Earlier in the year, a new memcache extension was released for PHP by Andrei Zmievski, Core PHP Developer and Open Source Fellow at Digg.com. The extension is for dealing with memcache from PHP, and is called memcached (not to be confused with the existing extension, “memcache”). The idea behind the new extension is to leverage the functionality contained libmemcached – a solution which has been widely adopted across many scripting communities and beyond. The extension is available in PECL and has lots of shiny new functionality. This article looks at how to obtain and work with the new extension, and also shows off a couple of the new features it includes.

Installing Memcached

Memcached is available in PECL, so is straightforward to install and use. For me (on Ubuntu), I simply typed:

The “-beta” on the end is to tell pecl that its OK for it to grab a package not marked as stable – obviously once the package is marked as stable, this won’t be needed.

Migrating to Memcached

The new extension isn’t designed to have an identical API to the old one, so if you’re already using memcache there is no guarantee of being able to perform a straight swap. That said, I did exactly that with the example in my “Getting Started with Memcache” article, and it worked completely as expected with the only adjustmen being that addServer now requires the port number to connect.

In an ideal world, it would be possible to write a new caching class, swap out your old one, re-run your test suite and just move on – however this is the real world, not the ideal world, and I’m sure the path won’t be so smooth for everyone. Bear in mind though that you can initialise both extensions to use the same memcache storage, so its perfectly possible to migrate functionality across bit-by-bit.

Features

This extension uses the improved functionality in the libmemcached library and, as such, a lot of the improvements are behind-the-scenes rather than something that users can clearly see. In particular there is much better support for working with multiple memcache servers, with grouping and so on – and all the connection-handling is done in libmemcached so there is much less for PHP to handle. There is also a raft of new features, so take a look at the manual for a full list but I’m going to run through a couple of my favourites in detail.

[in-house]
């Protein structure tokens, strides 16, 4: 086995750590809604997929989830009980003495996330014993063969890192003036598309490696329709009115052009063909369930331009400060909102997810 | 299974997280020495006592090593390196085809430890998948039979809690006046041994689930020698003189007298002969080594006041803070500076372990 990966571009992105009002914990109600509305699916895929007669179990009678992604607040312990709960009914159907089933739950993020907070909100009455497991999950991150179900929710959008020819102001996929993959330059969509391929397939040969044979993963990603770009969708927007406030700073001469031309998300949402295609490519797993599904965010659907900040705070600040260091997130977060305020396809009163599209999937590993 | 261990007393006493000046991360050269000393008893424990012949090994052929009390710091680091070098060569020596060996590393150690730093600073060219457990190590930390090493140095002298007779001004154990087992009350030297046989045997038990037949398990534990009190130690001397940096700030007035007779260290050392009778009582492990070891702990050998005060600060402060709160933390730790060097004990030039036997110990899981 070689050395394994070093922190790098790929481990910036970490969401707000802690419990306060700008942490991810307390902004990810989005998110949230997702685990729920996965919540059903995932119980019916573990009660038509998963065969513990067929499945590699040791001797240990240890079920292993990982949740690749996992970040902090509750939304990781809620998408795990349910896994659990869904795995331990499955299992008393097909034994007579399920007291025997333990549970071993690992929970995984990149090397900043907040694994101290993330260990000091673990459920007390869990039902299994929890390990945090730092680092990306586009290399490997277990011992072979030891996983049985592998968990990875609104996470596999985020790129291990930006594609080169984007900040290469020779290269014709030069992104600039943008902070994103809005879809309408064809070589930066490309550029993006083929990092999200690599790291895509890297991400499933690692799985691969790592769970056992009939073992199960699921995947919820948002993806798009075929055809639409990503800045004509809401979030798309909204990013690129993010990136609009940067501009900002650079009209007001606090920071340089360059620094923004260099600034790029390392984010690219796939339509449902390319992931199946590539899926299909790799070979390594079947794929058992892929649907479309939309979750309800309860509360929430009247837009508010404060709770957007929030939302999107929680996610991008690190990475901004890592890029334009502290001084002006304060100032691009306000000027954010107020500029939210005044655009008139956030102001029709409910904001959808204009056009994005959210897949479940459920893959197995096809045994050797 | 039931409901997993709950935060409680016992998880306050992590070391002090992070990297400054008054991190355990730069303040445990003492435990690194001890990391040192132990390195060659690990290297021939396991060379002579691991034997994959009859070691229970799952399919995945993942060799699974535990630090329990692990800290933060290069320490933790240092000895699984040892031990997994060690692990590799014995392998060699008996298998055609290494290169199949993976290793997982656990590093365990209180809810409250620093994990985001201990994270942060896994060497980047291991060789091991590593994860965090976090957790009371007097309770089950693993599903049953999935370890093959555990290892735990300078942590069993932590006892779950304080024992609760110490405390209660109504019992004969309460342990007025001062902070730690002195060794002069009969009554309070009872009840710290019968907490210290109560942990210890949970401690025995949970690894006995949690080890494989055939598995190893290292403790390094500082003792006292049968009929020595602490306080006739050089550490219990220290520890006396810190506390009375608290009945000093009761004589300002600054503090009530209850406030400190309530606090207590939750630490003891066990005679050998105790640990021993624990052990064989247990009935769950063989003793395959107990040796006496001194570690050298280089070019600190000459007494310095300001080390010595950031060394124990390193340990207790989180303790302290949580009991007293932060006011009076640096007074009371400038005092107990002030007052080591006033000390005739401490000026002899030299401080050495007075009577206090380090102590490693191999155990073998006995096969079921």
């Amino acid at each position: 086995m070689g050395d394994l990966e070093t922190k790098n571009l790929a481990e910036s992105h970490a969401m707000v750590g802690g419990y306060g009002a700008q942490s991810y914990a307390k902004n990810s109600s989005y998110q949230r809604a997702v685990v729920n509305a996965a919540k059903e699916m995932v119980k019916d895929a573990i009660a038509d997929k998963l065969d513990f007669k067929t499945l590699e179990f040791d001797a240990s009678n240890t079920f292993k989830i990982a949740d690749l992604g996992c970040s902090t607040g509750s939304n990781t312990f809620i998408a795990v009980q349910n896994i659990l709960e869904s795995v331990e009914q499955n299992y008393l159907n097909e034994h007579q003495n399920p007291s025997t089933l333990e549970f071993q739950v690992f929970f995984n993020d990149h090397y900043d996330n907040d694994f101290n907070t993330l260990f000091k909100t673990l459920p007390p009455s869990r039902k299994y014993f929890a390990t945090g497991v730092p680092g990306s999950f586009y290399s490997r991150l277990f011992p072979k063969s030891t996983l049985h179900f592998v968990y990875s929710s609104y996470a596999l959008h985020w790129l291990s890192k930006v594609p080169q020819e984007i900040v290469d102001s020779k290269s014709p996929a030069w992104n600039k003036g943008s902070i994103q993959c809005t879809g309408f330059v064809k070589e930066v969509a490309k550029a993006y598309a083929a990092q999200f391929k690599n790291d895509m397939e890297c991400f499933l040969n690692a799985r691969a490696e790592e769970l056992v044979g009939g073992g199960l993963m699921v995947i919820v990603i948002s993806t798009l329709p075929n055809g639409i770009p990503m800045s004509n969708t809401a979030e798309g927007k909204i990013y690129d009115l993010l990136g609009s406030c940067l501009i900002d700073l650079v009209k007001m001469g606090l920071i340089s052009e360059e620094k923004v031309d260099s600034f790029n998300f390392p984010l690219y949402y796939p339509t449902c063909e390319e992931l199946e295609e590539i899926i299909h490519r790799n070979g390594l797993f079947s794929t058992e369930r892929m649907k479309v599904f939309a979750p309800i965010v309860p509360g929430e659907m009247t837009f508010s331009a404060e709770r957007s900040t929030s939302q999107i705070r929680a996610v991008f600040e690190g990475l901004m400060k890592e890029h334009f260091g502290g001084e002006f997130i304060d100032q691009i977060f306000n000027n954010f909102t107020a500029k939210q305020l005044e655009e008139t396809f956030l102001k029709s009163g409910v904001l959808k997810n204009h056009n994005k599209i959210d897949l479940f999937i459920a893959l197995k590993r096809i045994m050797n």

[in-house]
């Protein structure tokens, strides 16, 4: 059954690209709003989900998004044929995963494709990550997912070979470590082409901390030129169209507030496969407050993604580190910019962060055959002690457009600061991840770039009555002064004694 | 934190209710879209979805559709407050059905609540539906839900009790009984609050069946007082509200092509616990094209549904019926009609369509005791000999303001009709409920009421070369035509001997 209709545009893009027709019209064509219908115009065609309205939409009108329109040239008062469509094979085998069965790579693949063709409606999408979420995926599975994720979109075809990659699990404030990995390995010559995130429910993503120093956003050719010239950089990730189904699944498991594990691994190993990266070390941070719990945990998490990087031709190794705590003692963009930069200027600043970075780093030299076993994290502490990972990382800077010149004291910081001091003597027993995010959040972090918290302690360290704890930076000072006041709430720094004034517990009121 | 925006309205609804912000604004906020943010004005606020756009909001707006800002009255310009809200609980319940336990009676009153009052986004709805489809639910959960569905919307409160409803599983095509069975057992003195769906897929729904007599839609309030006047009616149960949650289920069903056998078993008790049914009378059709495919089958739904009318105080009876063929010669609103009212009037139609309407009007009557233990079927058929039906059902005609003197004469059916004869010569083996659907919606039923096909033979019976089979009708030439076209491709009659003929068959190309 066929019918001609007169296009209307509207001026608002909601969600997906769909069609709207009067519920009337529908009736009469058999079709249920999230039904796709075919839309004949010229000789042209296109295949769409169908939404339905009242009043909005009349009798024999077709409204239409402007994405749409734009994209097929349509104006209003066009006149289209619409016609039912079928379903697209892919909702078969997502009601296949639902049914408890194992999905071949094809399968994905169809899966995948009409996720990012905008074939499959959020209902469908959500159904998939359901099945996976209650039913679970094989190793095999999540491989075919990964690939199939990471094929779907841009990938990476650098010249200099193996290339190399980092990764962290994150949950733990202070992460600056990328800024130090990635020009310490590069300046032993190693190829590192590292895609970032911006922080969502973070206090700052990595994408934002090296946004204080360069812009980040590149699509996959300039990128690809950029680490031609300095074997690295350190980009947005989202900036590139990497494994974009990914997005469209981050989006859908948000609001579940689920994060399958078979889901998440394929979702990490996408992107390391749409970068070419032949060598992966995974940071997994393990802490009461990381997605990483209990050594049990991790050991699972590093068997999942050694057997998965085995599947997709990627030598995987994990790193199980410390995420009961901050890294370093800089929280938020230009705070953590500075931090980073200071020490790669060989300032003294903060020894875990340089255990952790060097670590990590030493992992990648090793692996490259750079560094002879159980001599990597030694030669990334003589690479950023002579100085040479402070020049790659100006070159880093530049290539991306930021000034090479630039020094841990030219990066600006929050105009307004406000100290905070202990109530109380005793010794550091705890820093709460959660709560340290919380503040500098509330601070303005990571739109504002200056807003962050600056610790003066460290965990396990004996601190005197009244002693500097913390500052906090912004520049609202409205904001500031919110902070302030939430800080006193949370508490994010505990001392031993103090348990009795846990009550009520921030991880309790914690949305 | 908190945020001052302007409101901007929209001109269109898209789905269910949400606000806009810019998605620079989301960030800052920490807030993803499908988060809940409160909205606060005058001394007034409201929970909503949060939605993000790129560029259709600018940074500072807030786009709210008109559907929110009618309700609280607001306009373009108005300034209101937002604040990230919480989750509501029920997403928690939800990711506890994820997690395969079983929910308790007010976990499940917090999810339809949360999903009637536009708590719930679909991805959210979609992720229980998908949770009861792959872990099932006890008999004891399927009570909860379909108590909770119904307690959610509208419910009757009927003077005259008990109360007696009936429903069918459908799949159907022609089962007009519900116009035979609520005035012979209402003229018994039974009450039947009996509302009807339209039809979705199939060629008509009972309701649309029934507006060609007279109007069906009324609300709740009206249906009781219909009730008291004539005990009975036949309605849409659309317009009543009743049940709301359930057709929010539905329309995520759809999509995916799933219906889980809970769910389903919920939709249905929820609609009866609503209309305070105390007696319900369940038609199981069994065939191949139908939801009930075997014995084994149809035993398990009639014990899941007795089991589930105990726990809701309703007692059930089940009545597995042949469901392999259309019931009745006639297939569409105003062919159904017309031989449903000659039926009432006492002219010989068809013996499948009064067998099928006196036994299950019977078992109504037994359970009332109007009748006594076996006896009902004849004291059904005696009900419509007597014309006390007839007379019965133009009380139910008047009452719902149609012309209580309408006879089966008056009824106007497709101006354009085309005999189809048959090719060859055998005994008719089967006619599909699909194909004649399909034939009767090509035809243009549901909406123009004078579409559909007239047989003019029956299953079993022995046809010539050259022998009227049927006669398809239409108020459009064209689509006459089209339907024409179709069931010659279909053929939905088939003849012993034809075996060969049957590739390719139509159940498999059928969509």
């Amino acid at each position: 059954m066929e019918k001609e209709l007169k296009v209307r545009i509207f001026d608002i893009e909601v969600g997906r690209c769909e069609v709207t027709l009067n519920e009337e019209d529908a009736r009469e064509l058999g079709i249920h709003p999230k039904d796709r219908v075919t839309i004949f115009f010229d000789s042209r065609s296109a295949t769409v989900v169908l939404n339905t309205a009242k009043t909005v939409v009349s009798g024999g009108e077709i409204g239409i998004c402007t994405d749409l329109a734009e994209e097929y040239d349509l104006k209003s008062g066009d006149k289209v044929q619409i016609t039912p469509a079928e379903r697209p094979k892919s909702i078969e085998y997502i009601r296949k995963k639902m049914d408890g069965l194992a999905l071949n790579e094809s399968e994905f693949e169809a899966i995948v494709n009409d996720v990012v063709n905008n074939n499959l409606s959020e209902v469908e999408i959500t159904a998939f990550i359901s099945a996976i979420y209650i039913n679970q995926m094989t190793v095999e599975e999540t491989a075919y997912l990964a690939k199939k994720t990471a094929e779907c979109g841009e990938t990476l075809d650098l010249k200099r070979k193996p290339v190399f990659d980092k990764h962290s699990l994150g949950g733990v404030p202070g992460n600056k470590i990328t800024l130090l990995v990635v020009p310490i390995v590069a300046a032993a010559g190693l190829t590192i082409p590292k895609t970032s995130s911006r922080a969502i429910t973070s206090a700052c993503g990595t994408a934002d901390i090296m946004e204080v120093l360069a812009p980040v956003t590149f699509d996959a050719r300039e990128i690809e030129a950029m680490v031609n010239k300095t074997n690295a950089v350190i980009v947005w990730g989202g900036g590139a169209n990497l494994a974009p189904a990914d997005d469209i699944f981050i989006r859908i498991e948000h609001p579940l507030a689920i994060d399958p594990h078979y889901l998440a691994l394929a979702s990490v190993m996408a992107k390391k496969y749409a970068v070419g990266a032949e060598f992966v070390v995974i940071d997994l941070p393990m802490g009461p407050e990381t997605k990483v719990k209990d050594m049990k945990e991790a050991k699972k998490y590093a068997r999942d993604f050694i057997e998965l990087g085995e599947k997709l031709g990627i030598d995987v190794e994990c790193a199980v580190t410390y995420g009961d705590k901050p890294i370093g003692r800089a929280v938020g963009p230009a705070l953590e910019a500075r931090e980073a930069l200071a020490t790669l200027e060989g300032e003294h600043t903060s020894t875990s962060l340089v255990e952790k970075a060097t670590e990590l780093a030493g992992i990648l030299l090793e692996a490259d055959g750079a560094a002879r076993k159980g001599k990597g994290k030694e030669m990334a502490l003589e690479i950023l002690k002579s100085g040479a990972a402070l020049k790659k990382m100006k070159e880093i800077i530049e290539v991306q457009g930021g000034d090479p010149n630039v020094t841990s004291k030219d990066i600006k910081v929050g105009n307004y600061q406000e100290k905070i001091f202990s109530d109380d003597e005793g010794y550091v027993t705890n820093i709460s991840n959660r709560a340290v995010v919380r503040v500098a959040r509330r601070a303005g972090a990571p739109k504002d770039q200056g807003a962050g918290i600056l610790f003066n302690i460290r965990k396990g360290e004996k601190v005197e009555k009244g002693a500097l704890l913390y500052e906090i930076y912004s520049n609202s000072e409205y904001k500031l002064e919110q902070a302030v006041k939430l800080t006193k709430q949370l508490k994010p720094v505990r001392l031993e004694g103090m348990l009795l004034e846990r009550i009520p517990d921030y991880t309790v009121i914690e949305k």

New Feature: getmulti

Allows the retrieval of multiple entries from the memcache server. This is really useful where you know you need a list of things and don’t want to have to make so many round trips. Its also pretty straightforward to do – consider this example, which extends the examples in the previous article, where we had a single user. This user now has a property called “friends” which contains an array of the ids of users they are friends with:

Rather than doing this repeatedly, we can send a single request over to the memcache server to give us all the data we need with the getmulti method.

The return value from this second function is identical to the return from the first version – the only difference is that we need only hit the memcache server a single time to get all the information rather than once per friend. As these data sets get larger, the benefit of techniques like this improve.

New Feature: cas (compare and swap)

This a neat function which performs the same action as replace – but it first checks whether the item has changed since it was last read by the current client. This protects against multiple updates coming in from different places. In order for this functionality to work, a system of tokens is provided. The tokens change every time an entry is written, and it is optional to retrieve this value when operating on an item. For example if the user editing their profile, and we want to be sure it didn’t change in the mean time, we might add a little check in:

This is fine so long as nothing else also updated the record stored at this key in the intervening period. For high-traffic sites, or situations where many users might be causing changes to the same data, this is a big issue. We can make a pseudo-atomic update by using the compare-and-swap functionality that the memcached functionality provides (health warning: This requires memcached 1.2.4 or later, some distros are older than this – for example Ubuntu Jaunty Jackalope only has 1.2.2 although the Karmic Koala version will be 1.2.8).

The compare-and-swap works on a token basis. When you retrieve the information from the cache, you also ask for a token. This token value changes every time the record is updated. When you write your next value back, you also supply the token from the get operation and the data is only stored when the token matches the current value – so you don’t unwittingly overwrite existing data.

That final $stored value will be false if the record has changed since we retrived it, at this point it might be appropriate to retrieve a new copy of the data and work with that or take some other evasive action, depending on the context of your application.

In Conclusion

The development of the functionality around memcache has been moving on quite a bit – and having an extension for PHP which allows us to work so easily with these features is a great thing. Although the extension is currently in beta, it is shaping up nicely and is well worth a look for anyone working with memcache or looking to begin to work with it. I think we’ll see this being adopted pretty quickly as even without the additional functionality, its performance is an improvement on the existing extension.